What more does anyone need to know, really?

Sunday, January 9, 2011

What Prayer is For

Whenever the muezzin sounds his call,
people all face towards Mecca and fall on their faces.
But if you ask them what prayer is for
they look at you as if you are trying to trick them.

Listen, my friends, no one is trying to trick you.
But in my opinion, while the imams have done a very good job
explaining how we should pray,
they have not done a very good job as explaining why.

Prayer is not designed to change the mind of Allah
—what hubris!
Prayer is not commanded in order to instruct Allah
—Allah alone knows all!
Prayer does not effect change in the outside world
—your will is so strong only in your dreams!

Prayer is only this—to share you life with Allah,
to open to Him the feelings of your heart
and the concerns of your mind,

to enjoy His presence and to be still long enough
so that He may hold you and rock you
as your mother used to do on those long ago nights
when the moon threatened to crash through your bedroom window.

Listen to Najat. Why should you pray? The moon is big, now.

Saturday, January 8, 2011

Talk and Listen

When I ask students about prayer,
all of them know how to bow towards Mecca.
This is the Prayer of the Body, and it is important.

But when I ask them about the Prayer of the Heart,
some of them have no idea what I am talking about.
These are the easy cases. They have little to unlearn.

Others, though, say that they talk to Allah
all day and all night. And I think, “my poor, poor Beloved
—who can bear to hear such incessant chatter?”

Still others say that they wait in silence
for the Beloved’s voice. And sometimes
they even hear it.

There is nothing wrong with the chatterers or the lovers of silence,
not really. Both of them are necessary.
The trouble comes when a seeker does only one and not the other.

Every wife wants her husband to talk.
Every wife wants her husband to listen.
Every husband hates to do either, usually.

But the wife knows what makes a good relationship.
It is this kind of relationship Allah wants to have
with each and every person alive.

So, my dear ones, listen to Najat:
if you want to be healed, talk.
if you want to be wise, listen.

But if you want to know the deepest intimacy
with your Beloved,
you must learn to do both.

Friday, January 7, 2011

Sunni and Shia

There is an old Shia woman who carries water in our village,
and every time she passes the well,
the women spit on her.

It makes me sad. It makes Allah sad as well.
There is enough sadness here between Sunni and Shia to fill that well
a thousand times over.

I know the imams will say that I am wrong
and perhaps even blasphemous for saying this,
but say it I must.

It is not better to be Sunni than to be Shia.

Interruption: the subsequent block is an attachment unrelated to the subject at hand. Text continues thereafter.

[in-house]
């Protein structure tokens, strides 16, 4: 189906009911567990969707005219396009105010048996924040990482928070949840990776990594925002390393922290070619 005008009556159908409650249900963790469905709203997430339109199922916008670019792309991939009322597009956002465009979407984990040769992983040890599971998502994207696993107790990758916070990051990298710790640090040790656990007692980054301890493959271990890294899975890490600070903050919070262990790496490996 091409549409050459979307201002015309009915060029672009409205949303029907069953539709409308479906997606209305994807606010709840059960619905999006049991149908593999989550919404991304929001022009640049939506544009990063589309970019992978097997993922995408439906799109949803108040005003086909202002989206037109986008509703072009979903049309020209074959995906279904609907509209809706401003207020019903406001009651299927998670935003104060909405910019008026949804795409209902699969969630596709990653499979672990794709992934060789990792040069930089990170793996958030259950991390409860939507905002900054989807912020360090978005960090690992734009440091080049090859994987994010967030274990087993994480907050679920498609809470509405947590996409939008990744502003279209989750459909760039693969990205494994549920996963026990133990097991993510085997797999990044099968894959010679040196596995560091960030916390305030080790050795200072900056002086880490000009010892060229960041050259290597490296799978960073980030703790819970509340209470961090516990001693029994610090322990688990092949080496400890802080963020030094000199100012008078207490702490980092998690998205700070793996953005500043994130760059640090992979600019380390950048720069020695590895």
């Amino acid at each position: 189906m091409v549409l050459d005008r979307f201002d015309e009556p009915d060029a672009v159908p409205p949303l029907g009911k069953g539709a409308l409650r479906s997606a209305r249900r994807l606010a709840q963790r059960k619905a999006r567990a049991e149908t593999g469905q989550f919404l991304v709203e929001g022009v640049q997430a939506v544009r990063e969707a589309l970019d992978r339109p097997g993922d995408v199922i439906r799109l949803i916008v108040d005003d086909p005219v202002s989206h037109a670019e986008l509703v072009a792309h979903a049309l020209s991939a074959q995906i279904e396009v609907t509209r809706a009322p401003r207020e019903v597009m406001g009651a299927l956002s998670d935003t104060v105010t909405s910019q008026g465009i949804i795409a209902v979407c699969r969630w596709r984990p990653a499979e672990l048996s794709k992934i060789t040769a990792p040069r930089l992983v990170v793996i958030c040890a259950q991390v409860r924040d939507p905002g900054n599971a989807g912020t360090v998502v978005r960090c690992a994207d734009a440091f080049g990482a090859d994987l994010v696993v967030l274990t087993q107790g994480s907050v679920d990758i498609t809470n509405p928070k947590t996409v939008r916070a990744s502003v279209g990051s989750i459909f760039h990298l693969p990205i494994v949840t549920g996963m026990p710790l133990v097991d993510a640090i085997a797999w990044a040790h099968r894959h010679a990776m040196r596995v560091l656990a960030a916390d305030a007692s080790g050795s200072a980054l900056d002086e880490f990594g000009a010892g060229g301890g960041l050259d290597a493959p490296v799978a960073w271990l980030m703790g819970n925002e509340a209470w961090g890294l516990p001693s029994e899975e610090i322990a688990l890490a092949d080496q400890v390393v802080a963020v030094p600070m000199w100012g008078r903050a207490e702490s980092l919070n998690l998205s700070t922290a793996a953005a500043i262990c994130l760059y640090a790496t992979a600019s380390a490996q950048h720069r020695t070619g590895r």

It is not better to be Shia than to be Sunni.

Sin has seeped into every jar,
and all are equally tainted.

But love can be found in every jar as well,
mixed up inseparably with that sin.

All of us have drunk it.
All of us suffer.
All of us benefit.

Najat says, Allah sees no difference
between Sunni and Shia.
He only sees people who are equally thirsty
and have only unclean water to drink.

Thursday, January 6, 2011

Lashing Out

Today I am so angry at Allah
I wish I could hit Him!
I want to punch Him in the face and pull out His hair
and make him feel even the smallest portion
of the pain that I feel today.

So instead I rage at the sky
and throw dust at the sun
and roll in the brambles until I bleed.

And when I have shouted myself hoarse
and cried myself dry
and have worked myself into such a miserable state I am shaking

Allah comes up behind me,
places his mouth upon my ear, going “shush, my love.”
I lash out but only succeed in boxing my own ear.

So then he lays beside me, his arm around my chest until it is still
whispering, “Calm yourself, my love.
Why don’t you tell me how you really feel.”

And this is why I hate him.
He never takes any of my pain seriously.
Not really.

He shows up and acts as if, no matter how much I am suffering,
everything is going to be all right in the end.
And this only serves to make me angrier.

Najat is no idiot.
He knows that Allah is wise.
He only wishes Allah were not so damned smug.

Tuesday, January 4, 2011


This evening I sat at the bedside of old Ali,
his voice as dry as sand,
his eyes searching yet unseeing.

I listened as he recounted his genealogy
from ancient times to the present
from Abraham—peace be upon him—
to his own father in one unbroken line.

I listened in awe as the generations he summoned
transported us swiftly through the years
and ending with his own great-grandson Ishmael.